You are here

Effect of gender differences on pain parameters and galvanic skin resistance in response to acute cold pain

Effect of gender differences on pain parameters and galvanic skin resistance in response to acute cold pain

Journal Name:

Publication Year:

Abstract (2. Language): 
Introduction: Pain is complex neuro-physiological and psychological process. Several animal studies have also shown an association between pain parameters, galvanic skin resistance and gender. The present study was planned to study and compare pain threshold, pain tolerance and galvanic skin resistance in male and females. Methods and Material: Our study was a cross sectional study with the sample size of 100 including 50 male and 50 female from first MBBS students. Acute cold pain was induced by cold pressor test. Pain threshold was measured as the time interval between exposure to painful stimulus and first reporting of pain sensation by the subject. Pain tolerance was measured as the time interval between exposure of painful stimulus and withdrawal of hand from water. Change in GSR was recorded by the instrument known as Psychogalvanoscope. Statistical analysis was done by using Paired‘t’ test. Results: Results showed that females have statistically significant lower pain threshold but significantly higher pain tolerance than males (p < 0.05). When we analysed GSR, we found statistically significant fall in GSR and the mean fall in GSR in females (628.5 ± 300.83) was higher than the mean fall in males (457.14 ± 194.99 ). Conclusions: Our GSR findings point towards autonomic adjustments suggesting more of sympathetic over activity during cold induced acute pain. Also from our findings it appears that the sympathetic system is more dominant in females than males.



1. Wolf S, Hardy D J. Studies on pain. Observations on pain
due to local cooling and on factors involved in the “cold
pressor” effect. J Clin Invest 1941;20:521–33.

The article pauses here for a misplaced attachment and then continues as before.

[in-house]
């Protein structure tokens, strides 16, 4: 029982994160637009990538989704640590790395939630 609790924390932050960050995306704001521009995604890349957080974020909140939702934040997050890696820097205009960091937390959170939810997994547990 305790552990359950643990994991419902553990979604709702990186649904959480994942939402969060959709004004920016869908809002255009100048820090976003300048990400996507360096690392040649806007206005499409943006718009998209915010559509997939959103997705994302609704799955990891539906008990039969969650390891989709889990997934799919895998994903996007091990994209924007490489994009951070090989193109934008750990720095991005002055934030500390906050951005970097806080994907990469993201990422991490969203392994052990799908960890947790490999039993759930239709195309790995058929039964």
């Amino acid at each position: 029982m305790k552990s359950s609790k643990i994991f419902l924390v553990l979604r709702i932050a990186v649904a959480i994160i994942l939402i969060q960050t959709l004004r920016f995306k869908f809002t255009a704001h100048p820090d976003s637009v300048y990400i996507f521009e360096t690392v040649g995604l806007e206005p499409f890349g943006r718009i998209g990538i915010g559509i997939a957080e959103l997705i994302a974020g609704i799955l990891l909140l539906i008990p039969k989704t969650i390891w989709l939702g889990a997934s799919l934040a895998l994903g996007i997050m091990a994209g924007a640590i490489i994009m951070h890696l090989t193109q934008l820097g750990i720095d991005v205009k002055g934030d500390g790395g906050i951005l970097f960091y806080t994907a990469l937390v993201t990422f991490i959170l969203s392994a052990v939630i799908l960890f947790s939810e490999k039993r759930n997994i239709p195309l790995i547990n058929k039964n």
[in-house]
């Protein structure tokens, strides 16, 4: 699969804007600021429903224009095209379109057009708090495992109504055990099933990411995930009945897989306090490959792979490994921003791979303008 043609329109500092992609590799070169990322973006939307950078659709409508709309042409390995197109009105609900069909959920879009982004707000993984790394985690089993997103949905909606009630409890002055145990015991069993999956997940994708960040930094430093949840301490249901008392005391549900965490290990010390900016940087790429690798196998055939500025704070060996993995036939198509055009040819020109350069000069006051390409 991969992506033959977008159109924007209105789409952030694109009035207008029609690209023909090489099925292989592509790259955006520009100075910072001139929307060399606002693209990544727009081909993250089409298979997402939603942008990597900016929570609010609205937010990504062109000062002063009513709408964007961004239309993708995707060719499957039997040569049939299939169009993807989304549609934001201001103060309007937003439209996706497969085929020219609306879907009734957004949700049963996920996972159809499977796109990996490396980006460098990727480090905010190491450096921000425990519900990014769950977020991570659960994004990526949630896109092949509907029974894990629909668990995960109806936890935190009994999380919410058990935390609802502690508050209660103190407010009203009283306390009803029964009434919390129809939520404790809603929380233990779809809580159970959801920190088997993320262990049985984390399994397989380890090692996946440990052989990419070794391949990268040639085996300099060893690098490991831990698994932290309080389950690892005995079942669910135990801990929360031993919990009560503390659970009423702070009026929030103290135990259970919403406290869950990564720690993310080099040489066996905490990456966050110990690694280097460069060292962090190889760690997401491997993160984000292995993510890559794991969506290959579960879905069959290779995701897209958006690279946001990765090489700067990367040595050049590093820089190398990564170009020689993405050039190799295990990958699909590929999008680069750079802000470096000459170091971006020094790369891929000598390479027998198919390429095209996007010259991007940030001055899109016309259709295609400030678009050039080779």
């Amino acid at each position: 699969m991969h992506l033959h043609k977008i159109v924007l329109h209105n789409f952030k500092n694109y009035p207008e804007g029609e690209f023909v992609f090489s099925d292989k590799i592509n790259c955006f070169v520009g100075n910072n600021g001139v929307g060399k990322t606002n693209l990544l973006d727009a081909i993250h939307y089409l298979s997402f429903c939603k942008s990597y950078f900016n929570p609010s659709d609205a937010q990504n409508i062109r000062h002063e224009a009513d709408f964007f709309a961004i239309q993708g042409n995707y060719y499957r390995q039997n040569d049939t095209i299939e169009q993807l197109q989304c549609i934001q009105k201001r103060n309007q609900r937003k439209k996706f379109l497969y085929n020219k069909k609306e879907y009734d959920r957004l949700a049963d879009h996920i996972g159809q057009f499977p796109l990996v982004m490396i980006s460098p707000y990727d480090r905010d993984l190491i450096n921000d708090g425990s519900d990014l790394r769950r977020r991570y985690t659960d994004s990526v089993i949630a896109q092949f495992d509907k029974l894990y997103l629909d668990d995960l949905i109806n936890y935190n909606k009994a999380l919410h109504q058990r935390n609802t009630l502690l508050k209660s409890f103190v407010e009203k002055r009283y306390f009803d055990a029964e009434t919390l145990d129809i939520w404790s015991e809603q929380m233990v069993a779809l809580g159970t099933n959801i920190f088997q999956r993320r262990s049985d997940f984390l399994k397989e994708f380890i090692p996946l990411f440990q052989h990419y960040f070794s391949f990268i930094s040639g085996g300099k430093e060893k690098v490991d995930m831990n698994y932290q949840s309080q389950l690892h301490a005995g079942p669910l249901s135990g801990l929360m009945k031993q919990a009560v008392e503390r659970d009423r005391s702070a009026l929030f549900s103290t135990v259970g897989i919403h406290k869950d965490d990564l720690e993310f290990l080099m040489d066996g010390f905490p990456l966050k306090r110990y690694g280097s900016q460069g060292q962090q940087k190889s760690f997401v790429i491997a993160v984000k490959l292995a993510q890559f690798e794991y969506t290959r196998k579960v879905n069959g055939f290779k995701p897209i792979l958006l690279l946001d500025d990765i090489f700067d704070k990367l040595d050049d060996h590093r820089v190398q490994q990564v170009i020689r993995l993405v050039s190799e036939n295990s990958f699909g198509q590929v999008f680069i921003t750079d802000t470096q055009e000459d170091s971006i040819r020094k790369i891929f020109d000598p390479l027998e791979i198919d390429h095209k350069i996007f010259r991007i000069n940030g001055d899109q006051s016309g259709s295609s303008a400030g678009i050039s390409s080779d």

2. Marin A, Aloisi. Gonadal hormone and sex differences in
pain reactivity.Clinical J Pain 2003;19:168-74.
3. Hallin SW. Six differences in pain perception. Gender
Medicine 2005;2:137- 45.
Indian Journal of Basic & Applied Medical Research; June 2012: Issue-3, Vol.-1, P. 193-198
4. Pednedkar J, Mulgaonkar V.Role of testosterone on pain
threshold in rats.Indian J Physiol Pharmacol 1995;39:423-4.
5. Crafts R A.μ and kappa agonist generally produce greater
analgesia in male rats. Brain Research 1998 ;809:137- 40.
6.Hashami J A, Davis K D . Women experience greater heat
pain adaptation and habituation than men
Pain 2009;145:350-7.
7. Alberto C T.Changes in nociceptive flexion reflex threshold
across the menstrual cycle in healthy women.Psychosomatic
Medicine 2002 ;64:621-6.
8. Hellstrom B, Lundberg U.Pain perception to cold pressor
test during the menstrual cycle in relation to estrogen levels
and comparision with males.Intregative physiol and Behavio
Sci 2000;35:130-9.
9. Chesterton L S , Barlos P.Gender differences in pressure
pain threshold in healthy humans. Pain 2003 ;101:259-66.
10. Dao TT, Le Resche L.Gender differences in pain. J
Orofacial Pain 200;14:165.
11. Koltyn K F, Focht B C.Experimentally induced pain
perception in men and women in morning and evening. Int J
Nurosci 1999;98:1-11.
12.Felligham, Ness.Sex related hormonal influences on pain
and analgesics. Neurosci Biobehavio Rev 2000;24:485 -501.
13. Zeichner A, Coftin M.Sex differences in pain indices,
exercise and use of analgesics.Pshychol Rep 2000;86:129 -
14.Sheffield D,Biles PL,Orom H,Maixner W,Sheps DS. Race
and sex differences in cutaneous pain
perception.Psychosomatic Medicine 62;62:517-523.

Thank you for copying data from